is just setting the stage. We need to redefine our Twitter API authorization so that when it cycles through our list of links, it doesn’t return an error.

We then call BeautifulSoup and ask it to take each url, give it authorization, and then parse it.

Lastly, we just create an empty url list.

The second bit:

is just creating a for loop to go through each individual parsed HTML bit and find anywhere there is an img tag.

It then tells Python to get the src attribution for the link it’s looking at, and assign it to the img_url variable.

The src attribution is an image link. For example, if you use Google Images and search cats, right-click on an image, and select “copy image address” a link will pop up. This is the src.

For each img_url, it is then saying, hey, if the src contains “/thumbnail”, I don't want it. So if there IS that bit in the src, the function will trash that image, and loop back up to the next one. If it doesn’t contain it, it will double-check and be like “hey, you do have an src attribute, right” and if it does, it’ll move along, if not, it’ll get trashed and loop back to the next.

So once we’ve made sure we’ve got a true src attribute that is not a thumbnail image, it moves onto the next step that just combines the src to the domain url to make it a real link. basically, it’ll just, for example, take the domain zillow.com+src and make it whole.

The scary try/except portion is just giving it a couple of different things to try out to get to that whole link.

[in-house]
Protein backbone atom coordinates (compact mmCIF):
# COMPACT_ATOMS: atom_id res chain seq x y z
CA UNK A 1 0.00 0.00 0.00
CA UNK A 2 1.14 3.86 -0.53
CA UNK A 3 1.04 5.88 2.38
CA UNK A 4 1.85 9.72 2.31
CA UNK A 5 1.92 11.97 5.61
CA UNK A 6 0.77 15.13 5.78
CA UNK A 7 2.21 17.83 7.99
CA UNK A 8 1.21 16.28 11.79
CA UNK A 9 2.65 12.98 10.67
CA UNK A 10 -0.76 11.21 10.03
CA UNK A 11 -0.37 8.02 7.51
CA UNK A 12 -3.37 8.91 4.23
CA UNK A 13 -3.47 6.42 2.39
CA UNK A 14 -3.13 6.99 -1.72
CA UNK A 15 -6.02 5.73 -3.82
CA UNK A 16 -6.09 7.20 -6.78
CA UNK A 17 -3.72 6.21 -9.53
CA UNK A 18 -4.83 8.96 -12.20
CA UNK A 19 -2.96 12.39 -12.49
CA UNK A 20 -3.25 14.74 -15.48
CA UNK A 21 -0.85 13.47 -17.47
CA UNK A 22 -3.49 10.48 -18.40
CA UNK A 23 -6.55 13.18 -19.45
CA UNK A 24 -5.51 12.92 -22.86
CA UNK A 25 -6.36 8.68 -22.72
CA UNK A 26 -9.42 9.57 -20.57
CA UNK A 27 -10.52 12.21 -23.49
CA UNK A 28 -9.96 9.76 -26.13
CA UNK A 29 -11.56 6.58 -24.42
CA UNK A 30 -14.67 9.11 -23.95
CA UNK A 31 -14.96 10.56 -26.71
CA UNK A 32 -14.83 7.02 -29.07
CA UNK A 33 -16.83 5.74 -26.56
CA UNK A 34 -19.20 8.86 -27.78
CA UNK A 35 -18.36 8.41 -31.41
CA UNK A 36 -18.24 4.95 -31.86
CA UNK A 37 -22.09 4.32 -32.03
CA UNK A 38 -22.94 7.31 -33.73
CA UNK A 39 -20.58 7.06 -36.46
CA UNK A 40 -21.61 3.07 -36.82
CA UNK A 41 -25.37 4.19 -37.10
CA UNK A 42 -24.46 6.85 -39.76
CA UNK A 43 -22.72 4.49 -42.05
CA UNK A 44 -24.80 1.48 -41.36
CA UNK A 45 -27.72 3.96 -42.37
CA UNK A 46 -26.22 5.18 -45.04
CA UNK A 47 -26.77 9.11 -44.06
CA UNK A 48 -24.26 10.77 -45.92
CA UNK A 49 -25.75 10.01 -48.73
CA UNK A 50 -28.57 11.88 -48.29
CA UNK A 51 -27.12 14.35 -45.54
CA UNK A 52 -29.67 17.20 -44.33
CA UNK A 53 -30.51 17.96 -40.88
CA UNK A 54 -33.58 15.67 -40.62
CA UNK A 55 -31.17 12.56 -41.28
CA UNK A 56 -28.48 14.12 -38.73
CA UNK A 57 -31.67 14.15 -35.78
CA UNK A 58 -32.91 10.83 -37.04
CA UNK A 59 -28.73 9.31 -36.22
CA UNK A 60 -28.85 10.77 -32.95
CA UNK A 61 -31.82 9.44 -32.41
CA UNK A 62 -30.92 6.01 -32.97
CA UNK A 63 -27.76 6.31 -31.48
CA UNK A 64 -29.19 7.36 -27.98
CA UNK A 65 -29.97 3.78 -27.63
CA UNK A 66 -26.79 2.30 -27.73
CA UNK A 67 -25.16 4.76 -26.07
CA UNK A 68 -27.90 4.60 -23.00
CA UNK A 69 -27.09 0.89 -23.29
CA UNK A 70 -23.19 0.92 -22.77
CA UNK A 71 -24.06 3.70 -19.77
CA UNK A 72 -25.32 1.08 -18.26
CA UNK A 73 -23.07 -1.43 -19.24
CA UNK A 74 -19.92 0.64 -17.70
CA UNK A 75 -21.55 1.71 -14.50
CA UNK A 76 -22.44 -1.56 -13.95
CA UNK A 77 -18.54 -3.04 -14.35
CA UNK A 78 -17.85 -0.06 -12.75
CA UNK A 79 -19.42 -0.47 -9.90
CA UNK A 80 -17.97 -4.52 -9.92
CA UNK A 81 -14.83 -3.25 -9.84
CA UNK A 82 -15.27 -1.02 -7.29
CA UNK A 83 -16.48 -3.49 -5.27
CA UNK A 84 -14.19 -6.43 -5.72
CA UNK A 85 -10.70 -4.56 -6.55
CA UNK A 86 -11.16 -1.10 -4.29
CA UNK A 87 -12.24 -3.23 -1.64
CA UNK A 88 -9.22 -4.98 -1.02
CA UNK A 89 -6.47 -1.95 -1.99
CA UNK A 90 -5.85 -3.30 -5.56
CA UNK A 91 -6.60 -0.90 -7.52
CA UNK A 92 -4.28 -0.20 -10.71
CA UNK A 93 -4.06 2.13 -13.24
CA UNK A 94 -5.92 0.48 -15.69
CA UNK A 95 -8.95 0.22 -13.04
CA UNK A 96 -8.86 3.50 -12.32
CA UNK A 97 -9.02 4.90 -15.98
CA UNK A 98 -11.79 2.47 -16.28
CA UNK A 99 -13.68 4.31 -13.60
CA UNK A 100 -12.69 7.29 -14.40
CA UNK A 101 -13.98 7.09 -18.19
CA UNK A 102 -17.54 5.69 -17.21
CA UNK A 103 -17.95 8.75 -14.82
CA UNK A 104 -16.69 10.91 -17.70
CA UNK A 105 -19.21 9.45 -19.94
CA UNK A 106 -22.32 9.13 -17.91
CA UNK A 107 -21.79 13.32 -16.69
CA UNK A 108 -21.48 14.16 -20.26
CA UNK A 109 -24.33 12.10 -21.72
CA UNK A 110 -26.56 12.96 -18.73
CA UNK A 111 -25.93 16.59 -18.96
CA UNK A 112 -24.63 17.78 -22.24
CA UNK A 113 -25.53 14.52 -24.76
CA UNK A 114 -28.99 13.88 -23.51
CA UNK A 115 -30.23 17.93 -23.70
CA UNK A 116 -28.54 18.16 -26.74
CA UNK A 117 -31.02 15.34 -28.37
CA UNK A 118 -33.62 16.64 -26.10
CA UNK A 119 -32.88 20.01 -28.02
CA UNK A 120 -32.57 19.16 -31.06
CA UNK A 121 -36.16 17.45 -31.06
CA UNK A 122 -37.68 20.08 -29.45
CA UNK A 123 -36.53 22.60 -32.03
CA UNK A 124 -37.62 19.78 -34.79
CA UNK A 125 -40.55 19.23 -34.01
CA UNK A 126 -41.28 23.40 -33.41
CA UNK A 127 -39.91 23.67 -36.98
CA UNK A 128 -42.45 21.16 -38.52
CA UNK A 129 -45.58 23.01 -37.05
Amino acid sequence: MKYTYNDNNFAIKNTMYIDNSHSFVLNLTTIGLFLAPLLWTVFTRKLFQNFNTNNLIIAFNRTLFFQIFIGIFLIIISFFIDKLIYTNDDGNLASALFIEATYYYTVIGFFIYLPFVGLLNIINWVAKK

Finally, we chuck our first function, is_valid() into there and run the img_url, and if it passes, we add it to that empty list of urls we created at the top.

See? Not that bad.

Step 3: Make the images downloadable

We’ve got our images, but now we need to get them onto our computer. We have one last hairy function to get to our end goal:

This may not be as long as the last one, but it can a little confusing to interpret. Here we are simply saying “if a path doesn’t exist right now, make that path.

We then tell it to download the body by chunk, not in one big swoop. Once it does that, get the file size and information.

Then we use tqdm, a Python progress bar to show us how we’re doing on downloading. The default is by iteration, but here we change to bytes,

Lastly, we are just opening our file, reading the data to the file, and then updating the progress bar manually.

Boom. Done.

When you run it, you’ll see where the progress bar comes into play. It’s actually pretty cool if I do say so myself.

The Home Stretch

If you’ve made it this far, you’re a champ. Also congrats, you’re about to create and run your final function. This one shouldn’t require an explanation, as it’s just all of your defined function put together.

And when you call and run it:

you’ll be able to see that progress bar I was talking about! Cool stuff.

You can then navigate to the folder you called in the final function, and check to see if your images downloaded:

Annnnd viola! There you have it. You can officially call yourself a Tweepy and BeautifulSoup novice.

As always, I highly encourage you to play around with Tweepy and Beautiful Soup’s capabilities, as the best way to learn is to do. :)